TWITTER is abuzz with a series of historic photographs by a Cork-based family history detective.
Accountant by day, Irish family detective by night, Fiona Forde playfully admitted that she has, thus far, lived her life as ‘a frustrated historian’.
She did, however, find a remedy for her fascination when, in 2017, she completed a diploma in genealogy studies at UCC, followed by a certificate in Arts (history).
After her graduation, Fiona began posting historic photographs on social media. Almost overnight, people started to track her down, determined to find out more about their own back stories.
It just so happens that Fiona is the kind of person who – when presented with a puzzle – is like a sniffer dog and will stay on the trail until she gets a result.
Fiona said the popularity of programmes like Who Do You Think You Are, as well as DNA testing, have made people more curious about their family history.
‘Of course, the people featured on those programmes have been hand-picked so, in my line of work, there is an element of managing people’s expectations,’ she added.
‘Throughout the country, there are lots of like-minded people who, like me, are passionate about Irish history, Cork history and their family history.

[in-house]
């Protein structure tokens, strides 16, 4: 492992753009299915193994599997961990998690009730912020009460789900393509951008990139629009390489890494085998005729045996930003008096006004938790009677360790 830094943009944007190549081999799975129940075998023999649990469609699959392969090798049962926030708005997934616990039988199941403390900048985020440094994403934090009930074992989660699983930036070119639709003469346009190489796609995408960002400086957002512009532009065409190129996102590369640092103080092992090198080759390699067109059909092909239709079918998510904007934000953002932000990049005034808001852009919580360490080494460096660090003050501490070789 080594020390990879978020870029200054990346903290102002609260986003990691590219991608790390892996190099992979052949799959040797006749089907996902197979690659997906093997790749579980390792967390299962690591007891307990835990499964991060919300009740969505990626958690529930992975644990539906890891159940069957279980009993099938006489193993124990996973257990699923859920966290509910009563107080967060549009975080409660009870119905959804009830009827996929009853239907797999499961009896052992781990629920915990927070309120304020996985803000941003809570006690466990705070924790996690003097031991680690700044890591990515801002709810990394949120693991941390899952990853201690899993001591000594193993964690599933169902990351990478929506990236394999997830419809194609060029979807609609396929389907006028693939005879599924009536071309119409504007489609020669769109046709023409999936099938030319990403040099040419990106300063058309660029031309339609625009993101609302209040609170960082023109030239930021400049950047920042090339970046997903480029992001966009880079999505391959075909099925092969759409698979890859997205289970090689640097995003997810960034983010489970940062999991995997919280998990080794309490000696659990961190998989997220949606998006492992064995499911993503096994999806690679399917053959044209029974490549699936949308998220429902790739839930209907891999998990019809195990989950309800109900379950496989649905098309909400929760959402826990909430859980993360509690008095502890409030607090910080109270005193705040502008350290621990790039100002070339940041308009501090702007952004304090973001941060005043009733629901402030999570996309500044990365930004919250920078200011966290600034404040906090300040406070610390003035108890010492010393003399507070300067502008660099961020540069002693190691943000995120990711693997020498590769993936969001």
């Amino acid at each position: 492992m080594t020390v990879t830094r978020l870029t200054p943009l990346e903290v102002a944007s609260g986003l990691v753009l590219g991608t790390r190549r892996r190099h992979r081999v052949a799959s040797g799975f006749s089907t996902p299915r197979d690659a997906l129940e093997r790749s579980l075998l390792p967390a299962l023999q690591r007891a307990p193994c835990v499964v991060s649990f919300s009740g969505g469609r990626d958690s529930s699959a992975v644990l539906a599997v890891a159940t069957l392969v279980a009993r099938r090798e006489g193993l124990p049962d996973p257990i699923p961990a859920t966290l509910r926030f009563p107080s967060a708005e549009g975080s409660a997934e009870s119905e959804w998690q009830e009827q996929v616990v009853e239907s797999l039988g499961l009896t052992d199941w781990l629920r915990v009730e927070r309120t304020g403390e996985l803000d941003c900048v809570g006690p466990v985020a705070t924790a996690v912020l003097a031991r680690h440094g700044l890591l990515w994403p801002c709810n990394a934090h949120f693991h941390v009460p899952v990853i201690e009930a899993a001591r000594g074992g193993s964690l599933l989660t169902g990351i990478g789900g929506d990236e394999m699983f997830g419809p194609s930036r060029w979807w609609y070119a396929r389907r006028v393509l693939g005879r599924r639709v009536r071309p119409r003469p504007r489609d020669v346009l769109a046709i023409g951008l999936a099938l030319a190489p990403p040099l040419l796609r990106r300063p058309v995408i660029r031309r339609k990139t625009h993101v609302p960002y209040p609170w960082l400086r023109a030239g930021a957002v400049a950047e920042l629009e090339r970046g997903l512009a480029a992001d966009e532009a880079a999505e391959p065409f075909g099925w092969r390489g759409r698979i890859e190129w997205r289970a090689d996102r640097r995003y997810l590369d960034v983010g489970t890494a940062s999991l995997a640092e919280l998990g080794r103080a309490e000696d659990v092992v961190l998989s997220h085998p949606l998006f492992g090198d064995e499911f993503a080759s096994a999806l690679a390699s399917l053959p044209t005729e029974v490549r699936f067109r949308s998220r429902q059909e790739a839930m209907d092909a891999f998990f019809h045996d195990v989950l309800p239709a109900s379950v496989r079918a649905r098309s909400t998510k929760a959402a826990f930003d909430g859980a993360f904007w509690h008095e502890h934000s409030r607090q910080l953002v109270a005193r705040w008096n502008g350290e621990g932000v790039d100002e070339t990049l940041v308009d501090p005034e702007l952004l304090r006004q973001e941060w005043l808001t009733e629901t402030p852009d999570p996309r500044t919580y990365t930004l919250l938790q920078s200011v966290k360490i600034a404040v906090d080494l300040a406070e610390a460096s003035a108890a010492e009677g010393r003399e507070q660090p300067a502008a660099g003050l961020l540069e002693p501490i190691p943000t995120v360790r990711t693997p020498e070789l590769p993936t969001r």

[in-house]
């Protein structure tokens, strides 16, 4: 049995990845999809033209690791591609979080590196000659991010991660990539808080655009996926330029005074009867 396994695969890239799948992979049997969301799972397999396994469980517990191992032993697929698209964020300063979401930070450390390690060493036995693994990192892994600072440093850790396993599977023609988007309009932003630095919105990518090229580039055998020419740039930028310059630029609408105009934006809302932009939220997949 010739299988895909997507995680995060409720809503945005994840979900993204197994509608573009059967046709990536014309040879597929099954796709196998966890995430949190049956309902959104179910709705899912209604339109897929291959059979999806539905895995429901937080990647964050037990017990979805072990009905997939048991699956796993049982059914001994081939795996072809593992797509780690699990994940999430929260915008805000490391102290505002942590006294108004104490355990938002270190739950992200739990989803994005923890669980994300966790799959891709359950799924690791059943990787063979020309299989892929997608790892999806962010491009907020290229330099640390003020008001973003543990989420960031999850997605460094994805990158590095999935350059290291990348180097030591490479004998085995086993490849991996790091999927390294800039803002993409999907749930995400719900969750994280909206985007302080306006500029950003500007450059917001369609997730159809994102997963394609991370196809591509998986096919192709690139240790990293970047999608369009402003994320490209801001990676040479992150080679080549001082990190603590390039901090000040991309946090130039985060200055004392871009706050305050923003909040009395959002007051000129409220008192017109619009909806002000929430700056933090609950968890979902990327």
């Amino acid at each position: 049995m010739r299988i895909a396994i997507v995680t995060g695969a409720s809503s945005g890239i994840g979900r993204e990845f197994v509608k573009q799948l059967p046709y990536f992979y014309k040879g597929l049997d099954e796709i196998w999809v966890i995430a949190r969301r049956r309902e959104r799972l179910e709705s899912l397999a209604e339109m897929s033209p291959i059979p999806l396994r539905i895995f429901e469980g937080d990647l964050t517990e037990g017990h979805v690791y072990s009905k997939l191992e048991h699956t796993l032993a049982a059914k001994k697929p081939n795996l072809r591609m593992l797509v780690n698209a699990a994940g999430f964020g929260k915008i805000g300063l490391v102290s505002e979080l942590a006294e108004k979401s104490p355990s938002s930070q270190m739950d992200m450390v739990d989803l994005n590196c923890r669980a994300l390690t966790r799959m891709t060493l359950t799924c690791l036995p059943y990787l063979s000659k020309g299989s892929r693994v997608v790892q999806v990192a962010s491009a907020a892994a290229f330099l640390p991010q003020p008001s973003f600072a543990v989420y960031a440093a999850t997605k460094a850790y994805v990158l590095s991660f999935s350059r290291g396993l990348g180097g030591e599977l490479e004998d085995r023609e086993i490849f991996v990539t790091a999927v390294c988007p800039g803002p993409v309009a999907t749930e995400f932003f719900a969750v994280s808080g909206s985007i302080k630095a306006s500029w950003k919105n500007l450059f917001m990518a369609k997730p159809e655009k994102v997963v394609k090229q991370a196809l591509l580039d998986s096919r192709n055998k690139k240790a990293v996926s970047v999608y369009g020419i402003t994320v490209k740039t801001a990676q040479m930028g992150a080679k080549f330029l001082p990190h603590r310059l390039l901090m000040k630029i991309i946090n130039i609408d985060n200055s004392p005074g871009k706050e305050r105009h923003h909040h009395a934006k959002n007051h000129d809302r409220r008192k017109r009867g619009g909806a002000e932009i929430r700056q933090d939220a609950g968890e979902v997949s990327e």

‘Corkonians, especially, are curious. They are proud of their city and county. It’s known as the rebel county for a reason.’
The fact that Fiona writes for the magazine Irish Roots also increased her profile and inspired her to form the Irish Family Detective company.
People who use her services write to her to thank her for giving them a genealogical report that counts as ‘a family heirloom’.
But out of all the research Fiona made one startling discovery: ‘You can write reams and reams of data, but it’s the photographs that give an insight into people, their character, and history.’
A recent photograph on Twitter – that shows the rebel leader General Michael Collins, aged seven, in full holy communion regalia, alongside his brother Patrick – has really captured people’s imagination.
‘Photographs bring history to life,’ said Fiona, ‘you forget these rebels, these politicians and historical figures, once had a normal childhood.’
As well as completing genealogical reports, Fiona finds the time to offer additional services like colourising photographs and creating hybrid time warp photos of her own making.
‘It was Twitter that got things moving from day one,’ she said.
‘Now the work takes up my evenings and weekends. In fact, you can regularly find me in a graveyard.
As occupations go,’ she said, ‘it’s great for social distancing.’
You can find Fiona’ page at IrishFamilyDetective on Twitter – @Fiona_Forde_Irl